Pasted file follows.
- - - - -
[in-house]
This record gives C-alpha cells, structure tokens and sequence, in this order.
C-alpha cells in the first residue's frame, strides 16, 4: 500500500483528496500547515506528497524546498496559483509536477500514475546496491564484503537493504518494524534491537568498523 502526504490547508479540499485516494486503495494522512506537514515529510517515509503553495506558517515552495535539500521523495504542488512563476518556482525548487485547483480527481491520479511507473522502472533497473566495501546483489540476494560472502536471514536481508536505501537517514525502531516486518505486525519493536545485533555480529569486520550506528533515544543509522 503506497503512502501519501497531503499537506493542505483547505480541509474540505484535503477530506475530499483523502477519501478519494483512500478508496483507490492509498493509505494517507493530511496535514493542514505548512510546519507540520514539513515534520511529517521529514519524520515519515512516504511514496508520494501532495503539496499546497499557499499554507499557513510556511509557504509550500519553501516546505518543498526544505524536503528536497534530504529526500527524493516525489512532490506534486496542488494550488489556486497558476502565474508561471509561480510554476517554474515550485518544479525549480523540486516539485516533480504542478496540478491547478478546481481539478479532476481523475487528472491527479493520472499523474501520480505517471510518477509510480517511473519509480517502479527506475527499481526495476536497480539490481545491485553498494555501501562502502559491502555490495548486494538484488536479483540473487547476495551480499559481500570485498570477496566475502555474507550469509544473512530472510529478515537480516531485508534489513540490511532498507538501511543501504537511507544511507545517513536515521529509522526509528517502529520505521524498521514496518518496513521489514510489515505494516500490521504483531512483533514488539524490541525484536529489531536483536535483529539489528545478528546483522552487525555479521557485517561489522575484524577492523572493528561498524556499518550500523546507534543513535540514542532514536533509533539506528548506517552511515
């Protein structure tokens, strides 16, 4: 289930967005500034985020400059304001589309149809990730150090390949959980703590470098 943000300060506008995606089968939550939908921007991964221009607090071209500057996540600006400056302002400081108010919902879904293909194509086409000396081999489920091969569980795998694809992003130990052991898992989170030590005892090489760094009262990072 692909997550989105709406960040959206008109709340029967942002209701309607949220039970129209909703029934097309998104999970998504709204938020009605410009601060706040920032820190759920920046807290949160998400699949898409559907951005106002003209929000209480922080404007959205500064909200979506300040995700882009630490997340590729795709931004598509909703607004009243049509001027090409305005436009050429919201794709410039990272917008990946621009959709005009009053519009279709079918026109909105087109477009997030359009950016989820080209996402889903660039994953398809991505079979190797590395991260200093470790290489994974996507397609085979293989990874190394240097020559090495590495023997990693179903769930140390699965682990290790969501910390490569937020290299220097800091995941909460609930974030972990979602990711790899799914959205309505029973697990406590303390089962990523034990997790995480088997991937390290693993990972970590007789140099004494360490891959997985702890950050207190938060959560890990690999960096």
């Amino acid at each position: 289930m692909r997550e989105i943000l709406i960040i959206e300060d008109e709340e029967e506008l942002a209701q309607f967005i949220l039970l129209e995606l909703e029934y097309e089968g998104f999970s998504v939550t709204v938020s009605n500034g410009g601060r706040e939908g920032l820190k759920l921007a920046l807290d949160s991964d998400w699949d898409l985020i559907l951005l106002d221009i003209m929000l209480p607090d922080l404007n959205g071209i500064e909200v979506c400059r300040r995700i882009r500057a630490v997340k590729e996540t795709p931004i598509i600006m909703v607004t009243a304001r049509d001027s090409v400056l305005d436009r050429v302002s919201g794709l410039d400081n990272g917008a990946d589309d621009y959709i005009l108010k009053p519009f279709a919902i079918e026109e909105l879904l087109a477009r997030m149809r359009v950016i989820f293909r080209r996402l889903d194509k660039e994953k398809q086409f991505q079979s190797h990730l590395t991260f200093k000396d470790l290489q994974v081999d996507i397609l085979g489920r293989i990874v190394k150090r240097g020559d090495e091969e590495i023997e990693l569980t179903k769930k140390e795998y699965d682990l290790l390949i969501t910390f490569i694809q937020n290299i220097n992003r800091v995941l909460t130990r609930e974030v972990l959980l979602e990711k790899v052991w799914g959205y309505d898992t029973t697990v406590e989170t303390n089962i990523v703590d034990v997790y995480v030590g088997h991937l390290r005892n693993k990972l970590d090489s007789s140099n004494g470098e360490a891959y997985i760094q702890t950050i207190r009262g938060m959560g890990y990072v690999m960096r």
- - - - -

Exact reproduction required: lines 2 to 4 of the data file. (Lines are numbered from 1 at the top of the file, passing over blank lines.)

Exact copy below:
This record gives C-alpha cells, structure tokens and sequence, in this order.
C-alpha cells in the first residue's frame, strides 16, 4: 500500500483528496500547515506528497524546498496559483509536477500514475546496491564484503537493504518494524534491537568498523 502526504490547508479540499485516494486503495494522512506537514515529510517515509503553495506558517515552495535539500521523495504542488512563476518556482525548487485547483480527481491520479511507473522502472533497473566495501546483489540476494560472502536471514536481508536505501537517514525502531516486518505486525519493536545485533555480529569486520550506528533515544543509522 503506497503512502501519501497531503499537506493542505483547505480541509474540505484535503477530506475530499483523502477519501478519494483512500478508496483507490492509498493509505494517507493530511496535514493542514505548512510546519507540520514539513515534520511529517521529514519524520515519515512516504511514496508520494501532495503539496499546497499557499499554507499557513510556511509557504509550500519553501516546505518543498526544505524536503528536497534530504529526500527524493516525489512532490506534486496542488494550488489556486497558476502565474508561471509561480510554476517554474515550485518544479525549480523540486516539485516533480504542478496540478491547478478546481481539478479532476481523475487528472491527479493520472499523474501520480505517471510518477509510480517511473519509480517502479527506475527499481526495476536497480539490481545491485553498494555501501562502502559491502555490495548486494538484488536479483540473487547476495551480499559481500570485498570477496566475502555474507550469509544473512530472510529478515537480516531485508534489513540490511532498507538501511543501504537511507544511507545517513536515521529509522526509528517502529520505521524498521514496518518496513521489514510489515505494516500490521504483531512483533514488539524490541525484536529489531536483536535483529539489528545478528546483522552487525555479521557485517561489522575484524577492523572493528561498524556499518550500523546507534543513535540514542532514536533509533539506528548506517552511515
């Protein structure tokens, strides 16, 4: 289930967005500034985020400059304001589309149809990730150090390949959980703590470098 943000300060506008995606089968939550939908921007991964221009607090071209500057996540600006400056302002400081108010919902879904293909194509086409000396081999489920091969569980795998694809992003130990052991898992989170030590005892090489760094009262990072 692909997550989105709406960040959206008109709340029967942002209701309607949220039970129209909703029934097309998104999970998504709204938020009605410009601060706040920032820190759920920046807290949160998400699949898409559907951005106002003209929000209480922080404007959205500064909200979506300040995700882009630490997340590729795709931004598509909703607004009243049509001027090409305005436009050429919201794709410039990272917008990946621009959709005009009053519009279709079918026109909105087109477009997030359009950016989820080209996402889903660039994953398809991505079979190797590395991260200093470790290489994974996507397609085979293989990874190394240097020559090495590495023997990693179903769930140390699965682990290790969501910390490569937020290299220097800091995941909460609930974030972990979602990711790899799914959205309505029973697990406590303390089962990523034990997790995480088997991937390290693993990972970590007789140099004494360490891959997985702890950050207190938060959560890990690999960096």